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The Hipster's Dilemma
So do you want to be a hipster?
What is a Hipster?
Everyone knows the type; thick rimmed 80s sunglasses (regardless if they need them), eccentric and many times weird mustached and bearded faces, skinny jeans, ironic deep-v necked t-shirts covered by rainbow plaid, riding a single-speed bike while smoking a cigarette or huffing a vape. They're branded by society as hipsters, which as the name suggests, means a person who tries to be as hip as possible.
They're branded by society as hipsters, which as the name suggests, means a person who tries to be as hip as possible. But as the hipster culture became more developed, they developed certain tendencies. Let's go over a few that seem to be "universal"
1. They think they are special and try to be special
The epitome of hipster culture, trying to be as unique and special as possible. In doing so, many hipsters purposefully choose to like things that would usually set them apart from other people. For example: liking some underground post-neo-grunge garage rock band that seemingly only the subject has heard about, dressing in a different manner than most people; i.e. tight jeans, thick-rimmed glasses, ironic t-shirts and men's scarves and messenger bags and having trendy eating, drinking, and social habits. Some believe that hipsters try to be special due to their inherent normalcy if they weren't trying to stand out so much, but many hipsters refuse to acknowledge that.
2. They tend to think very highly of themselves and of what they like
Many hipsters take pride in the fact that they are in-fact hip. Many take great pride in the brand of sunglasses they wear, in the type of specialized rare brew of coffee they drink, in the stores they like to shop at/ clothes they like to wear and in the bands and subgenres of music they like to listen to. This is usually a fine thing, as it is natural to take pride in the things you love to do and experience, but many hipsters cross the line between pride in oneself's likes and being condescending towards people who don't agree with their tastes. Ironically some hipsters may take offense to the actual name of hipster, since being grouped in with other people means you're not purely unique.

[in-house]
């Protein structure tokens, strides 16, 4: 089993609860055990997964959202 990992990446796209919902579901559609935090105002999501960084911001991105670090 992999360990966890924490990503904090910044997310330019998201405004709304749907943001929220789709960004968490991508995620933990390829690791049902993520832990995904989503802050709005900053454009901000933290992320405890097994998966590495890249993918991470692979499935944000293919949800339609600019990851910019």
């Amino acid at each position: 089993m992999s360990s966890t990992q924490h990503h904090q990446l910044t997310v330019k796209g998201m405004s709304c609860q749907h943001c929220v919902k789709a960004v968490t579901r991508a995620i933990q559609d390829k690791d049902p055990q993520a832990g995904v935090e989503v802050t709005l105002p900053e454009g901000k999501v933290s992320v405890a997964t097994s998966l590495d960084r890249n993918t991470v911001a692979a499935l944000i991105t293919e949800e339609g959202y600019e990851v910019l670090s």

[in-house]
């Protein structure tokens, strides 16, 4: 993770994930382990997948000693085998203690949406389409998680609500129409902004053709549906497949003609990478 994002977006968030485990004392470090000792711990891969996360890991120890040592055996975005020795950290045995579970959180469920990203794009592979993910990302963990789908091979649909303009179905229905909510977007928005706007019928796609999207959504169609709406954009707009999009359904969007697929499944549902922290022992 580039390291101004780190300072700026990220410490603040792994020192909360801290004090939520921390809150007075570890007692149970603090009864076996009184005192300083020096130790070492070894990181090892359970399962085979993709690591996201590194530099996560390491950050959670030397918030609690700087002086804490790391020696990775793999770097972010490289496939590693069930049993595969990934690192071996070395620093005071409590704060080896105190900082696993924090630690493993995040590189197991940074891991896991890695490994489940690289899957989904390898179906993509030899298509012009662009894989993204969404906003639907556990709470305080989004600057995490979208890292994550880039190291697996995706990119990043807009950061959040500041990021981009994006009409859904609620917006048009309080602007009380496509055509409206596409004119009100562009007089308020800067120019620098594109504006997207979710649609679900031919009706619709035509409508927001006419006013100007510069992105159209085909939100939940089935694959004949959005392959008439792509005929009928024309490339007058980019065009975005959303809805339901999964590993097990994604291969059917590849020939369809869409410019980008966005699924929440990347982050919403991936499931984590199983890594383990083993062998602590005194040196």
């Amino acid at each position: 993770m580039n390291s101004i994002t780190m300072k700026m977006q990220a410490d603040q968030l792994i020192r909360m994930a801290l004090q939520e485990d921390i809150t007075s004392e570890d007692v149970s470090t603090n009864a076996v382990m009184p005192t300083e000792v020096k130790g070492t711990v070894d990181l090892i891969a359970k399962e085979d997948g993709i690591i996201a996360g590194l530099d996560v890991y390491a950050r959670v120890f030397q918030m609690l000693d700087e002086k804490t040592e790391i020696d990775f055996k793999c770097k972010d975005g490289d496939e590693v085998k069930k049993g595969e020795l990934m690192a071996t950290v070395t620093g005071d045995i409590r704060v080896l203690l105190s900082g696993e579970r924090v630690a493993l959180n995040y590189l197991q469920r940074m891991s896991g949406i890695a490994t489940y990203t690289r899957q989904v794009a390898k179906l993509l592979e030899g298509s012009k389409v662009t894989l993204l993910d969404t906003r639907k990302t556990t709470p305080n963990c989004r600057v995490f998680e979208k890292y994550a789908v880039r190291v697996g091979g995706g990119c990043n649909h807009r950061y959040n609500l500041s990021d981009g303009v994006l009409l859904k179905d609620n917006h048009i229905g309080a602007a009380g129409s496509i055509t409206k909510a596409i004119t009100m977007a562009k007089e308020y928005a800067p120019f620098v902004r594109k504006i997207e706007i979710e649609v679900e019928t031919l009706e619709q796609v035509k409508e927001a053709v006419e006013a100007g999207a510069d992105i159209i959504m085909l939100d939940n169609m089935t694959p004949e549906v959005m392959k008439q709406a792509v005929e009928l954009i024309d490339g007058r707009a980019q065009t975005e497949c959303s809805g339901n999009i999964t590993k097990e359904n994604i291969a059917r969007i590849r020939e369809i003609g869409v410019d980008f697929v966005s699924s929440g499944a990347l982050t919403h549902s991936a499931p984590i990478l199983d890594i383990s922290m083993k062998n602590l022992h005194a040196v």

3. They Enjoy the Arts and are unemployed
We often hear that "more and more millennials are living with their parents" which is true. More millennials who have a degree come back from university with no job. This fits the stereotype of the unemployed liberal arts major hipster almost too well. Liberal arts degrees are less likely to land you a job, and while knowledge of poetry, literature, and current fads do have some meaning with employers, many still struggle to find work. In 2013 almost 15% of the 20-24 age group was unemployed and many more were just not in the workforce at all.
4. They love being the first to 'discover' something or like it before it becomes popular
"I liked X before it was cool" insert any recent fad brought to the mainstream and you'll have a hipster-ready phrase. Perhaps one of the pinnacles of hipster irony, when hipsters see something that they like being brought to the mainstream to be enjoyed by the masses, they promptly tell everyone that they liked it before it was cool and then promptly dislike it. Think about the White Stripes before the release of "7 Nation Army" or Arcade Fire after the release of "the Suburbs".
This also works for older things that have gone out of appreciation as well, "grandpa hats", fedoras and suspenders were all popular in their own time, and hipsters bring them back for their own ironic amusement.
3 Ironic Observations about Hipsters and Hipster Culture
Now that we've accurately and totally quantitatively established what a hipster is and what hipsters tend to do, I would like to present 3 ironic observation/paradoxes about hipsters and hipster culture.
1. The Hipster Relativity Paradox